The next group of essays explores the theme of competing regionalisms, first in Great Britain, then in Belgium. Robert Colt compares the phenomenon of cultural regionalism in Northumbria (Northeast England) and Southern Ireland between 1890 and 1920. Whereas the Irish increasingly strove to define themselves as non-English, even though most Irish did not advocate separatism, he notes that Northumbrians promoted a cultural sense of regional identity in which they championed being just “a different kind of English” (p. 185). Joost Augusteijn also focuses his attention on Ireland. He argues that, until 1911, regionalist and national sentiments peacefully coexisted in Ireland; thereafter, once the weakening of the House of Lords made separation constitutionally possible, they went their separate ways. But whereas the growth of cultural and political distinctiveness went hand in hand in the Catholic south, in the Protestant north, he points out, cultural regionalism took form only after the Ulster political movement emerged. With Maarten Van Ginderachter’s fine piece, Belgian experiences are added to the mix. In particular, he highlights the difficulties of making clear differentiations between regionalism and nationalism, Walloon “regionalism” being hardly distinguishable from Flemish “nationalism” in form and support for the Belgian state, even if there were variations in content (most notably language, but also support for Catholicism).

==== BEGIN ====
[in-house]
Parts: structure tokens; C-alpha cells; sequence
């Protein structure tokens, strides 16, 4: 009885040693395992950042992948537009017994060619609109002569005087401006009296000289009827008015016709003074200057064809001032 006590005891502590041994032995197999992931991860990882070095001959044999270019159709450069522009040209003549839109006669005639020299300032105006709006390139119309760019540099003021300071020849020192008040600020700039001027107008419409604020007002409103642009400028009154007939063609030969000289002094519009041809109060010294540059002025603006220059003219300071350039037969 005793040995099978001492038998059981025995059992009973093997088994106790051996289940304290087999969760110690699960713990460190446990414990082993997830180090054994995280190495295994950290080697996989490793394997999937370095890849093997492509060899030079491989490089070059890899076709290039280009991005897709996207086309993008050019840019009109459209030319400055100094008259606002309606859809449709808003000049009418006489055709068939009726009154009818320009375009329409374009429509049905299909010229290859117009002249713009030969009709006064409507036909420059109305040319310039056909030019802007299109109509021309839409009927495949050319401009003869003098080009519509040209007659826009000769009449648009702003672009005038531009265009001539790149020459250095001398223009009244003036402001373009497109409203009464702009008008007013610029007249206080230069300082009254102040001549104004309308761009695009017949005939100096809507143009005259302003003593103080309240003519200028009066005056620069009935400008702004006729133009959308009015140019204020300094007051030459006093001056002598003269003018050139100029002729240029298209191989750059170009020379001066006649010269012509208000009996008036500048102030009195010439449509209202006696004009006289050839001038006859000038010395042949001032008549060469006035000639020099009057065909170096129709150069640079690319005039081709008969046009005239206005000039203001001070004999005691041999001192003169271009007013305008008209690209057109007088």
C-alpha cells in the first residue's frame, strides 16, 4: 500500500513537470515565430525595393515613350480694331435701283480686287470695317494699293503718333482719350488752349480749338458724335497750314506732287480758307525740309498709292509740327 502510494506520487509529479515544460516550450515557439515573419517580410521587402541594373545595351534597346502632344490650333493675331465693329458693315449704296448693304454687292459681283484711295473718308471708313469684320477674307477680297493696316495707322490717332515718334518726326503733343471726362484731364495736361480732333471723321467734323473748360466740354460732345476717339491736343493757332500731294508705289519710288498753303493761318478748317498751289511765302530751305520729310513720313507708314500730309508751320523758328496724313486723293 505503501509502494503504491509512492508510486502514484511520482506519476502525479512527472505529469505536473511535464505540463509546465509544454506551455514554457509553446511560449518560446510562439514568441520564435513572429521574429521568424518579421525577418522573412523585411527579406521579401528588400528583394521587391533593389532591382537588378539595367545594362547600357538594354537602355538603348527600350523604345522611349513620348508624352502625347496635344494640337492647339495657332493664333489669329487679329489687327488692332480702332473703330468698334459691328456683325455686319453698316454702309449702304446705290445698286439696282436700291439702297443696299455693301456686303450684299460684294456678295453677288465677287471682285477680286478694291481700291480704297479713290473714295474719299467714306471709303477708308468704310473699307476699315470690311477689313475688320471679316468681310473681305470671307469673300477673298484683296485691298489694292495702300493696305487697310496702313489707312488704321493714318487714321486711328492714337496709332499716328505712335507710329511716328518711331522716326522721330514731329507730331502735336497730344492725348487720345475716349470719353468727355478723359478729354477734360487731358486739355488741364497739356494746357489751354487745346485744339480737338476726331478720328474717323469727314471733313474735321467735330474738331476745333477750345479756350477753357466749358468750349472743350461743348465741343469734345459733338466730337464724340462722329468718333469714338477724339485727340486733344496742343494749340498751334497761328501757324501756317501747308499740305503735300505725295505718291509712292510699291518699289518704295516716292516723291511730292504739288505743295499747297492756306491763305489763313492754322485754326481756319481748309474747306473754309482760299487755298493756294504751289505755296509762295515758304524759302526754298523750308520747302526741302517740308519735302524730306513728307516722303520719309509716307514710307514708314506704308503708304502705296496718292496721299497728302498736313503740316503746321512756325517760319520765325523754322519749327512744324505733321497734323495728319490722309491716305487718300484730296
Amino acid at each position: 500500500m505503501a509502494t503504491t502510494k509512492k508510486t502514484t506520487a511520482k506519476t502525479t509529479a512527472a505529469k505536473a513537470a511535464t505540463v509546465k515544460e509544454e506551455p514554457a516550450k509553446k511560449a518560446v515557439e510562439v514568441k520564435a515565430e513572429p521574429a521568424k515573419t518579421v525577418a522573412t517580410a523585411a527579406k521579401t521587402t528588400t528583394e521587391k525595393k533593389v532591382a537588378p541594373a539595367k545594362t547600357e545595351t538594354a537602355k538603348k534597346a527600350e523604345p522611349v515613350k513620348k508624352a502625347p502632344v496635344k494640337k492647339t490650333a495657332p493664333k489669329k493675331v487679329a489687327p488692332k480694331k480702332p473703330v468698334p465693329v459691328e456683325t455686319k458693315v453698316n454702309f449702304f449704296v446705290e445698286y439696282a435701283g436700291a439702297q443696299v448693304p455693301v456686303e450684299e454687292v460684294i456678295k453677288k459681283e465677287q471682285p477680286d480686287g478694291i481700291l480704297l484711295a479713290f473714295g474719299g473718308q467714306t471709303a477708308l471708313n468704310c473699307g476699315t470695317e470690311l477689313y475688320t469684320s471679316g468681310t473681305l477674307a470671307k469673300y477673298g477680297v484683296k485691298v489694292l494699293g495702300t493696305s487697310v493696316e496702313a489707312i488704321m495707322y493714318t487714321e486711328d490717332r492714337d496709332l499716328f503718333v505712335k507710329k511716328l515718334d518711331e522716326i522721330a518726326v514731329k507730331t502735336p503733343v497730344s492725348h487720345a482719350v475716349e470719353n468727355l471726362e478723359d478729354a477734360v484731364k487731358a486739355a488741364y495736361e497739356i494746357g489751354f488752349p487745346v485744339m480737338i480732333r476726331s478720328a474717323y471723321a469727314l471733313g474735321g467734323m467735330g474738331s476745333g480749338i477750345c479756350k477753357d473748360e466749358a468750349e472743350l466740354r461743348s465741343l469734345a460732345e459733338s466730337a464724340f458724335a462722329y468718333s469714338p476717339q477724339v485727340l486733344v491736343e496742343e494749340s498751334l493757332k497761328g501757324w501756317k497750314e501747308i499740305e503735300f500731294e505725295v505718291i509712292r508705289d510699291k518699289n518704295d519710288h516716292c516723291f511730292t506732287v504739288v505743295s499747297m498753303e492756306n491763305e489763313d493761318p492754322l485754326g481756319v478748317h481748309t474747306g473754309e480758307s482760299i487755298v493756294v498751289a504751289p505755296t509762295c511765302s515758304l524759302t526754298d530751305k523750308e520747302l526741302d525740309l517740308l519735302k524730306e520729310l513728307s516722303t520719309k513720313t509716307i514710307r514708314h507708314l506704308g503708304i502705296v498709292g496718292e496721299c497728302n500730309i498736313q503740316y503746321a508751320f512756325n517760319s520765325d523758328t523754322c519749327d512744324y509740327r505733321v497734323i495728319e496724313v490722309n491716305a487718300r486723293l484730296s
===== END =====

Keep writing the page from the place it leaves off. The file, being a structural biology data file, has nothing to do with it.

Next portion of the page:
Contributions from Goffe Jensma and Jim Bjork (and a conclusion) round out the volume. Goffe Jensma’s rather disorganized piece looks at Frisian regionalism, a notion based à la Herder on a strong sense of linguistic identity and history, but which remained almost exclusively a cultural construct. Language also plays an important role in Jim Bjork’s essay on the borderland area of Upper Silesia, a region where competing nationalisms expressed themselves, in part, through language choice (German and Polish). But Bjork’s main concern is religion: what role did Catholicism play in particular regional or nationalist claims? As he shows, the Catholic Church’s position was often quite ambiguous, because the needs of the faith were not always fully consonant with either political regionalism or nationalism. At the same time, Bjork’s study raises the important question of how to conceptualize a region like Upper Silesia, where the inhabitants’ sense of region was actually quite weak and generally subordinate to the competing national identities.